Article

Complex etiology underlies risk and survival in head and neck cancer human papillomavirus, tobacco, and alcohol: a case for multifactor disease.

Department of Epidemiology, College of Public Health, The University of Iowa, Iowa City, IA 52242, USA.
Journal of Oncology 01/2012; 2012:571862. DOI: 10.1155/2012/571862
Source: PubMed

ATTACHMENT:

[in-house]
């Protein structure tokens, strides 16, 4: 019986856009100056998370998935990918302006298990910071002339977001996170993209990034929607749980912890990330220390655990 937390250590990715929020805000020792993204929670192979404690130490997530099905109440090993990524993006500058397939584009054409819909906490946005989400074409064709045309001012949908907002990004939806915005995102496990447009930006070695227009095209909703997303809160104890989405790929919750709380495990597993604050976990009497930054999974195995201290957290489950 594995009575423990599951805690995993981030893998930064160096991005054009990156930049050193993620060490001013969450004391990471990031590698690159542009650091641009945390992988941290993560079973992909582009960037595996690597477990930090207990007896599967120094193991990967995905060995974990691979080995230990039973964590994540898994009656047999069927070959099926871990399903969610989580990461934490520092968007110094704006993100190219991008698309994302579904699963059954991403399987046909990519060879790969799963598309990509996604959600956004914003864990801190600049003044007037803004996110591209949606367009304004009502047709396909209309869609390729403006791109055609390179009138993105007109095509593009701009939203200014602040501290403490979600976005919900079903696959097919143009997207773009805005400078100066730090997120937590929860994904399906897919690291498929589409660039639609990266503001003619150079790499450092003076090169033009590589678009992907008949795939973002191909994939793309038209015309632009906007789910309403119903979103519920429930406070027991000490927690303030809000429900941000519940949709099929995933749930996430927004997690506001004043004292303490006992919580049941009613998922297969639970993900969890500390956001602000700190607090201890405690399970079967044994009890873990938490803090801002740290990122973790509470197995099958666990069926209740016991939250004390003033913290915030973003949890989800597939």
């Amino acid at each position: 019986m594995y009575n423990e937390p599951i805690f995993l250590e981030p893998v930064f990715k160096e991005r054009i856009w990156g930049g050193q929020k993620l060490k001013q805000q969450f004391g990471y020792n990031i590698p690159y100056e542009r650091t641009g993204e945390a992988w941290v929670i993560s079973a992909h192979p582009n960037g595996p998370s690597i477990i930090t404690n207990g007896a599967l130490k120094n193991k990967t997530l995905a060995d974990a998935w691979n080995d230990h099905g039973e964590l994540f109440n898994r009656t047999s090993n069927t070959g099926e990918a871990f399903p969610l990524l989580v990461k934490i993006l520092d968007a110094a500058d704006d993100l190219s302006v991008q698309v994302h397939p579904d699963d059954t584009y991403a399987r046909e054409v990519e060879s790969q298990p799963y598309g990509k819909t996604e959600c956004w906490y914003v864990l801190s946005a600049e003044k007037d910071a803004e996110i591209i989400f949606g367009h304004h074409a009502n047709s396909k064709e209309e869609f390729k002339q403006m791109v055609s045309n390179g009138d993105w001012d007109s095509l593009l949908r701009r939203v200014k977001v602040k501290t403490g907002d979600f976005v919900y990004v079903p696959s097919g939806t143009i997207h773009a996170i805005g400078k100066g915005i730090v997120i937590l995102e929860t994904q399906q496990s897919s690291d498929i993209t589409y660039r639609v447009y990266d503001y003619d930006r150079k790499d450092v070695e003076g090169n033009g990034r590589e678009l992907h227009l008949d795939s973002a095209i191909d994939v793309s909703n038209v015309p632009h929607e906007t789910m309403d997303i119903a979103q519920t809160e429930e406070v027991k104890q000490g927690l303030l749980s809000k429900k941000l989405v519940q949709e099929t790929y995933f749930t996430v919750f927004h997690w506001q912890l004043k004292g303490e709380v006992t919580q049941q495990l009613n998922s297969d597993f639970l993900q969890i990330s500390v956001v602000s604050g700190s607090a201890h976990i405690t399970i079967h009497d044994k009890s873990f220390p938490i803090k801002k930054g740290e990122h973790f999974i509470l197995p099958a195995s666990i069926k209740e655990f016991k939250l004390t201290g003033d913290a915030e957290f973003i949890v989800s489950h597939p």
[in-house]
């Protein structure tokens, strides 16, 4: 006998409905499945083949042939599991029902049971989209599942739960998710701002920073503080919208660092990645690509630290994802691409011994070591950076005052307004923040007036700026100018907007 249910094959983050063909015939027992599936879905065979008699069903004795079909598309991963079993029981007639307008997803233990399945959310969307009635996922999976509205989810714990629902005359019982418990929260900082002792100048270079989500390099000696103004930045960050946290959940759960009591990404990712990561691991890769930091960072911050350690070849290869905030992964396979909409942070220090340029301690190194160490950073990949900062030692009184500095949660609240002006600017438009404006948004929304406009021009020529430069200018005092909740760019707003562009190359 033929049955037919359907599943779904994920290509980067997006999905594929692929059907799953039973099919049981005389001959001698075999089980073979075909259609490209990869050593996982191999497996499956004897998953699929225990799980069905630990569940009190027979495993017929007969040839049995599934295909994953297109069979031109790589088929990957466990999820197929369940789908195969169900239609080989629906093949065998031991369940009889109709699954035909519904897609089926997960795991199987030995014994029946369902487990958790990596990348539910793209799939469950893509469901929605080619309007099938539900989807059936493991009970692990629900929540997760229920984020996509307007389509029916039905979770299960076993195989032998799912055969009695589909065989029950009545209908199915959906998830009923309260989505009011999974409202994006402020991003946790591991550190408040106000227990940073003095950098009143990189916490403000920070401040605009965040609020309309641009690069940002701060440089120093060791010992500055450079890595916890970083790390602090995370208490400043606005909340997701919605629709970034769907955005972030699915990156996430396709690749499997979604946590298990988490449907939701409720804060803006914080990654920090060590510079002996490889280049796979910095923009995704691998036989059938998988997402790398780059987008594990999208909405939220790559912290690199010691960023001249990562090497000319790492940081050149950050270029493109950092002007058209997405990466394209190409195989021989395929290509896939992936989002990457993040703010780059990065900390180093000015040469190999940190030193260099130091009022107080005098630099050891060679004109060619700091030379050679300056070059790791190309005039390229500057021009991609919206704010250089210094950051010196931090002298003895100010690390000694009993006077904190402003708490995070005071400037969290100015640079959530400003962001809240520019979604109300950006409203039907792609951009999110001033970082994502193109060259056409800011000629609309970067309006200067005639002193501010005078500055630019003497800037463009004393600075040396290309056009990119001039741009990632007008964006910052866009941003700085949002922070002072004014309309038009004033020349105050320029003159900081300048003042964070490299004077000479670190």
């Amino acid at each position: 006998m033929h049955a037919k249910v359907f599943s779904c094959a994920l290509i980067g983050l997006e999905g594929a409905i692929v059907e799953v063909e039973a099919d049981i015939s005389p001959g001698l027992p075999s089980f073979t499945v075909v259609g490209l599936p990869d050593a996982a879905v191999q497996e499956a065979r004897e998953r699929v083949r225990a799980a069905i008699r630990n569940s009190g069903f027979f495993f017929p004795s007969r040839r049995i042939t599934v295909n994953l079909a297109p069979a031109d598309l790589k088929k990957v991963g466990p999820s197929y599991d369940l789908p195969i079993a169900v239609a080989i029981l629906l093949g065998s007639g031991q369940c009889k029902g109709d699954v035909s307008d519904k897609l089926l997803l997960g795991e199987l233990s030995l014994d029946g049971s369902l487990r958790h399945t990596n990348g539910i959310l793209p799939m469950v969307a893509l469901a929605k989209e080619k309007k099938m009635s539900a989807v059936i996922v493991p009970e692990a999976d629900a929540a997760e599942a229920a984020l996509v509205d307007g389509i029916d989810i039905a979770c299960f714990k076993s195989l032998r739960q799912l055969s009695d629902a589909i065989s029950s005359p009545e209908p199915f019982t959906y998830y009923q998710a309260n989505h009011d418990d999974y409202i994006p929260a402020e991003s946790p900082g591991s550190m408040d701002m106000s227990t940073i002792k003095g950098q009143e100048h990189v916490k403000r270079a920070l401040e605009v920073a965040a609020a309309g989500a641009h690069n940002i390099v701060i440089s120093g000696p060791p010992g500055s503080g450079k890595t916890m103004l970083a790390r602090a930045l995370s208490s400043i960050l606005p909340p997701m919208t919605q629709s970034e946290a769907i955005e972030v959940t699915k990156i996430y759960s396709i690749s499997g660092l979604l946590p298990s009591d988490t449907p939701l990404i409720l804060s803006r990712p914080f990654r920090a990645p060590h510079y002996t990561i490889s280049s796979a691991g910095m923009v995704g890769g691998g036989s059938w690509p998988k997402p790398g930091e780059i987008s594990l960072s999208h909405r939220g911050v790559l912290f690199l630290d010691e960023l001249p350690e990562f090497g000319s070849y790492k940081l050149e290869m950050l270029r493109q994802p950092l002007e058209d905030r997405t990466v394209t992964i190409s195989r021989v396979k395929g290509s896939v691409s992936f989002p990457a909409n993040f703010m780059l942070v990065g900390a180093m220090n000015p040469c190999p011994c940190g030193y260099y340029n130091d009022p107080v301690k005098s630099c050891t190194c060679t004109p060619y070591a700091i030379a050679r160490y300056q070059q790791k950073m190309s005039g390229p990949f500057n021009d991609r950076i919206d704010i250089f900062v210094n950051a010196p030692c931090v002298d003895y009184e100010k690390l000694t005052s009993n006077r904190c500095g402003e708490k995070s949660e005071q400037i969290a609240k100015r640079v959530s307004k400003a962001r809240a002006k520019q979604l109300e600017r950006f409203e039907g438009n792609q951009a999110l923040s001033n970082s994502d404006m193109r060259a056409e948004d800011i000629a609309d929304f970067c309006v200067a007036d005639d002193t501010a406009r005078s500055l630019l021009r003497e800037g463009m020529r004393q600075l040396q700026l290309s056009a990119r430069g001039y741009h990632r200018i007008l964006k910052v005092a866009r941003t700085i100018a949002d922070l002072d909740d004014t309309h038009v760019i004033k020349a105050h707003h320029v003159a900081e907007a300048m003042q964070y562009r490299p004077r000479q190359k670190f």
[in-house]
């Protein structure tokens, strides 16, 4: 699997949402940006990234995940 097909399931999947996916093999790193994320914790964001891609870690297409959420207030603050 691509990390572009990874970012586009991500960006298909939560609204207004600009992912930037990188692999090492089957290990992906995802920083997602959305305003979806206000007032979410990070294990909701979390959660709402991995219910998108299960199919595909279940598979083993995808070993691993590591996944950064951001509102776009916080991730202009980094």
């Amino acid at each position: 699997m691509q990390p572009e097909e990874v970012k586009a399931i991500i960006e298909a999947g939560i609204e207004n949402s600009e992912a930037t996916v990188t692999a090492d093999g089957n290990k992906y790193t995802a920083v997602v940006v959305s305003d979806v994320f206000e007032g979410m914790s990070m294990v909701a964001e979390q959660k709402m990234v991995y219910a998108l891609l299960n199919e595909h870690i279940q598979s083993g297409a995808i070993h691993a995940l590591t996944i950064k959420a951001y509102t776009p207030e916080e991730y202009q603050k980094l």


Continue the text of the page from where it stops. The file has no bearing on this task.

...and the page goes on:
ABSTRACT Findings are inconsistent about whether tobacco, alcohol, and human papillomavirus (HPV) are two independent HNC risk factor groups that distinguish an infection-associated cancer from a tobacco/alcohol-associated HNC. We found that cancer in the oral cavity risk was greater in HPV-E6/E7 seropositive/heavy tobacco users (adjusted OR = 3.5) than in HPV-seronegative/heavy tobacco users (adjusted OR = 1.4); and HPV-seropositive/heavy alcohol users (adjusted OR = 9.8) had greater risk than HPV-seronegative/heavy alcohol users (adjusted OR = 3.1). In contrast, the risk of oropharyngeal cancer was greater in the HPV-seronegative/heavy tobacco (adjusted OR = 11.0) than in HPV-seropositive/heavy tobacco (adjusted OR = 4.7) users and greater in HPV-seronegative/heavy alcohol users (adjusted OR = 24.3) compared to HPV-seropositive/heavy alcohol users (adjusted OR = 8.5). Disease-specific and recurrence-free adjusted survival were significantly worse in oropharyngeal HPV-seronegative cases with no survival differences by HPV status seen in oral cavity cases. The association between tobacco/alcohol, HPV, and tumor site is complex. There appear to be distinct tumor site differences in the combined exposure risks, suggesting that different molecular pathways are involved.

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